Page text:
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Reaching for the heavens

Good Night Oppy, which chronicles the Spirit and Opportunity Martian rovers, is a wonderful and gentle documentary that celebrates the joy of scientific curiosity while avoiding the dregs of scientistic philosophy.


MPAA Rating: PG
USCCB Rating: Not rated at the time of this review
Reel Rating: 4 out of 5 reels

In every culture that has existed, at any time in its history, God has always resided “in the heavens.” When humans look up towards the sky, whether filled with clouds or stars, they are always looking, in some way, towards the divine. Space exploration continues this wonder—not because God resides somewhere “out there,” but the time, devotion, effort, and creativity that such an endeavor requires brings out the best in God-given talents.

Good Night Oppy is a new documentary on Amazon Prime that chronicles one of the most successful of these endeavors, the Spirit and Opportunity rovers, which collectively spent two decades exploring the surface of the planet Mars. It is a movie of pure joy, a celebration of the challenges, disappointments, and ecstasies that come with discovery. And not just discovery of the outside universe, but also of the inner spirit of man.

Before the rovers, NASA had three successful landings on Mars, but many more unsuccessful. The program, however, would not simply land on the surface but would gently place two moveable robots that could take photos, analyze soil samples, and even weather storms. The primary goal was to find evidence of liquid water and possibly even microbial life.

The first, named Spirit, was led by newcomer Jennifer Trosper; the second, named Opportunity (Oppy for short), was led by veteran scientist Steven Squyres. Like most NASA missions, there were many problems and teeth-grinding moments. But both robots reached Mars safely in the spring of 2004. The robots were built to function for ninety days. Anything longer was “just a bonus.” In fact, Spirit didn’t stop until 2010, and Oppy continued all the way until 2018, far longer than anticipated.

Along the way, they took thousands of photos and found plenty of evidence that Mars had been warmer and wetter at some point in its past. Whether they found conclusive evidence of life is up for debate.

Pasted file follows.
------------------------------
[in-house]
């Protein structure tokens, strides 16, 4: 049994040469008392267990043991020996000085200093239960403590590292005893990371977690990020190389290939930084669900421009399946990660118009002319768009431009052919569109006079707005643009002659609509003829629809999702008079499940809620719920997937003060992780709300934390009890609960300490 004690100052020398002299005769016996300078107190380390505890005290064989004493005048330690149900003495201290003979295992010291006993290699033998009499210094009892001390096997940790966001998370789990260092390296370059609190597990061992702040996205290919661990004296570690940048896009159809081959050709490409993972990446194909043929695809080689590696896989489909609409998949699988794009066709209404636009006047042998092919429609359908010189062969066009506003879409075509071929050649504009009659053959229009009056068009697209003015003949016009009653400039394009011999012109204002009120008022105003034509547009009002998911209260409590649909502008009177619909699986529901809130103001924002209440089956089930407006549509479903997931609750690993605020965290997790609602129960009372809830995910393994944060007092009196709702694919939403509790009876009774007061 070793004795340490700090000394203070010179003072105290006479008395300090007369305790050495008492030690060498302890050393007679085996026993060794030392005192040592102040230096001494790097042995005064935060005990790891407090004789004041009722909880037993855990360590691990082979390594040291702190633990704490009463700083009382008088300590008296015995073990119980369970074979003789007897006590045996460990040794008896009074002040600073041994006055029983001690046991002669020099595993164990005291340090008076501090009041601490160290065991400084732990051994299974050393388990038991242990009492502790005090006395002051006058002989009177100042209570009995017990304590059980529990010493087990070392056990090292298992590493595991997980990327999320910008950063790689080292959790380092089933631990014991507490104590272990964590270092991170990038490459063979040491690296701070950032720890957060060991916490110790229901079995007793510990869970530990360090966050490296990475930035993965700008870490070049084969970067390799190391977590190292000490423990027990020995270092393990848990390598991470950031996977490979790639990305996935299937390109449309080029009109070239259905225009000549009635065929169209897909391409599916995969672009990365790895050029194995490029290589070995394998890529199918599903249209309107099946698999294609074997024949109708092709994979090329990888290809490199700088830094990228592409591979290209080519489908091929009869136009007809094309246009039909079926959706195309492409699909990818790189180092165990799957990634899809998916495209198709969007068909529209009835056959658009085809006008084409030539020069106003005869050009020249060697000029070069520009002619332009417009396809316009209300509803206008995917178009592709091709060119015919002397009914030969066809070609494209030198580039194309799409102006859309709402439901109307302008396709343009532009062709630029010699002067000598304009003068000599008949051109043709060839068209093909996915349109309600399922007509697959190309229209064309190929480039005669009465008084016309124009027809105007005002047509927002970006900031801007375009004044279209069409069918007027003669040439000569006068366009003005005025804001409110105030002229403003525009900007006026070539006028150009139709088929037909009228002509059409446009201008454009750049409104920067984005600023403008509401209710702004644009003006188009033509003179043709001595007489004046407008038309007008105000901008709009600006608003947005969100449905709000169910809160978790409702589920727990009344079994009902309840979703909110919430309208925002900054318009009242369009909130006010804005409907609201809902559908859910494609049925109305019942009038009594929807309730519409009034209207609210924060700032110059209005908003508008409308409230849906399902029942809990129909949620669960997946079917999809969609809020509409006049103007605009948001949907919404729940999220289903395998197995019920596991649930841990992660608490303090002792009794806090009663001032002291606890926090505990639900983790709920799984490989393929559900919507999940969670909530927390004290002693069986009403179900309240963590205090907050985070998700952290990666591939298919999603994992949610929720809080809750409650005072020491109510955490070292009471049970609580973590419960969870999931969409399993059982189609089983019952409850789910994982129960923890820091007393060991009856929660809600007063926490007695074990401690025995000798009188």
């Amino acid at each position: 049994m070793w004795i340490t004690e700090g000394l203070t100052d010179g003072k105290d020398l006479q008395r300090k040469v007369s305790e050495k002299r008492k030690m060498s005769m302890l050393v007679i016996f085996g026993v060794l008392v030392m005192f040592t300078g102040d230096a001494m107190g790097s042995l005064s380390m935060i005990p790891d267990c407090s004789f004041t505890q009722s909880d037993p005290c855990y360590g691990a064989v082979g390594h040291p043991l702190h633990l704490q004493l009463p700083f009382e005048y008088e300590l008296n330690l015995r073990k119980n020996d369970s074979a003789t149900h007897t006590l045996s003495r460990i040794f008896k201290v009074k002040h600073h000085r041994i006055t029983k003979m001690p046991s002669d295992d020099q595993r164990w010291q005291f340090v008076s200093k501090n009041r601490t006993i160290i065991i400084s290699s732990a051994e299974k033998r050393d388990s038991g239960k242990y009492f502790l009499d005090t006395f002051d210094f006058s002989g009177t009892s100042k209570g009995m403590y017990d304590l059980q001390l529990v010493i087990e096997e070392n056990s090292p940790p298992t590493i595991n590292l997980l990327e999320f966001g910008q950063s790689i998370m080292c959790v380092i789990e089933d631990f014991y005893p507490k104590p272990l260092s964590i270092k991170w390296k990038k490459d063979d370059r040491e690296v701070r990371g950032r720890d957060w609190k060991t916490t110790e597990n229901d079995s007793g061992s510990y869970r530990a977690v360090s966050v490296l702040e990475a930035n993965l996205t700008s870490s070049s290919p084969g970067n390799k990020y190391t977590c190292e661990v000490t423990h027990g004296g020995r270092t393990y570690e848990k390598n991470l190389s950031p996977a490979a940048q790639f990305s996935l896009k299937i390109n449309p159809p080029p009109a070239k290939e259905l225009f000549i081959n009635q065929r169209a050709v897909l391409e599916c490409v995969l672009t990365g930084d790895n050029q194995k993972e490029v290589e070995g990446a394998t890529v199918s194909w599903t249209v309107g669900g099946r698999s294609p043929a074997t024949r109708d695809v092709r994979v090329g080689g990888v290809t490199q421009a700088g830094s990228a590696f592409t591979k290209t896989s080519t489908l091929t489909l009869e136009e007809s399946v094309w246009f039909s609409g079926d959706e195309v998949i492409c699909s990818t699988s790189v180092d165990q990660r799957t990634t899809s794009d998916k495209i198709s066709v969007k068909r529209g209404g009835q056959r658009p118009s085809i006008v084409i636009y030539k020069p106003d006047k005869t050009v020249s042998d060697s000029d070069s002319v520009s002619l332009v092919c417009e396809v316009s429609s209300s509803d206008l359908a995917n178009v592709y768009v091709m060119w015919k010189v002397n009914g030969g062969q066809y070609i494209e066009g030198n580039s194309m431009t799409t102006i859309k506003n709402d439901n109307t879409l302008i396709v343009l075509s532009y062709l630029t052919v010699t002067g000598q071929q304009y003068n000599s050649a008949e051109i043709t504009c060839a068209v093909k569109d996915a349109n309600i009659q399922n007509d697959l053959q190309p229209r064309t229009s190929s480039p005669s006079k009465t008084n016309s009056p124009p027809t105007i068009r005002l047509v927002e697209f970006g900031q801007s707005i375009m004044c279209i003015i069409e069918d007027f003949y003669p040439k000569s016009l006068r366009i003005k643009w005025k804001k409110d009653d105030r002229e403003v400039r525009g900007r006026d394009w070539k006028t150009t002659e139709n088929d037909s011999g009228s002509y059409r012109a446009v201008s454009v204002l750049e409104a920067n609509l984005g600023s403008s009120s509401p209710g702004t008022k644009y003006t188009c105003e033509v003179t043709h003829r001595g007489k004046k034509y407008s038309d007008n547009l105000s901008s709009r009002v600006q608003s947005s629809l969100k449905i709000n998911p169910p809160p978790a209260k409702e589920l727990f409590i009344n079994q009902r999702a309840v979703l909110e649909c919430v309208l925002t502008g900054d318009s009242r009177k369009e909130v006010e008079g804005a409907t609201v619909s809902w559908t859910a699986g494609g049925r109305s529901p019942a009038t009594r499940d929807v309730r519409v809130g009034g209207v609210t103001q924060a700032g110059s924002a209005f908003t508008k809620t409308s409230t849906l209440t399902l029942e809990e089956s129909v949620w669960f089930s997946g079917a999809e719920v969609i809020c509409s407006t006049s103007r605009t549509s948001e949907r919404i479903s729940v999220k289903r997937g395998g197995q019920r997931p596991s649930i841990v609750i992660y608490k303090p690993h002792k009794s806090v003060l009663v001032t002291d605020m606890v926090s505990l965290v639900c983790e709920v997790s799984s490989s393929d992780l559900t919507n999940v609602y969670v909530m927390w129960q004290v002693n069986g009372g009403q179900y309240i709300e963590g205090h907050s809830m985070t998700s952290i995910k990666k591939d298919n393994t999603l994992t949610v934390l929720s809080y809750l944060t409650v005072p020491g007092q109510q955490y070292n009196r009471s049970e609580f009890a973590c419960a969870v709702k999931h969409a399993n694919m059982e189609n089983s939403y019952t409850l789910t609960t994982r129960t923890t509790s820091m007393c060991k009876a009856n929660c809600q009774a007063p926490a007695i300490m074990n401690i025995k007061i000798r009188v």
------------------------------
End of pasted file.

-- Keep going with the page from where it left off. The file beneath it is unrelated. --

While the imagination of man can often be a testament to original sin, it can also be a witness to the glory of God. What is most astounding about the rover program was the engineers’ ability to troubleshoot problems based purely on computer screen data sent by a robot fifty-four million miles away. At one point, Spirit’s top right wheel stopped working. The engineers got the robot to swivel around and travel backwards, carrying the lame leg behind it. Spirit continued to operate, despite this awkward position, for another few years. Despite changing political climates and budgets constrictions, they sallied onward. This program, far from a tower of Babel, was a triumph of rational thinking, cooperation, and using talents humbly.

When scientists and engineers speak of Spirit and Oppy, it is hard for these top minds to avoid anthropomorphism. They always refer to Oppy as “she,” not “it.” When Oppy finally dies, there isn’t a dry eye in the house. They talk of its “personality” and “stubbornness.” This is not, however, because they really think robots are ethical beings, but because Oppy does, in a sense, encapsulate their hopes and dreams.

Its longevity also marks their own lives. When Steven Squres, Oppy’s operational chief, starts the mission, he is young and vibrant. Speaking at the end, he is gray and mature. Spirit’s chief, Jennifer Trosper, was a new mother when the rover launched. By its completion, her children were heading off to build their own lives on their own. These robots didn’t replace their own families but provided meaningful context and helped them appreciate the fleeting, swift nature of time.

Good Night Oppy is a wonderful and gentle documentary that celebrates the joy of scientific curiosity while avoiding the dregs of scientistic philosophy so prevalent in many similar pictures. In 2005, a survey of religious belief was taken from a wide variety of academics in sciences. The highest rate of theism was among astronomers and cosmologists, the lowest among sociologists and psychologists.

When one gazes at the stars, it is easy to see the Lord. We might have a genuine affection for Oppy, but only because we love He who enabled us to create it.

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About Nick Olszyk 189 Articles
Nick Olszyk teaches theology at Marist Catholic High School in Eugene, Oregon. He was raised on bad science fiction movies, jelly beans, and TV shows that make fun of bad science fiction movies. Visit him online at his website, Catholic Cinema Crusade.

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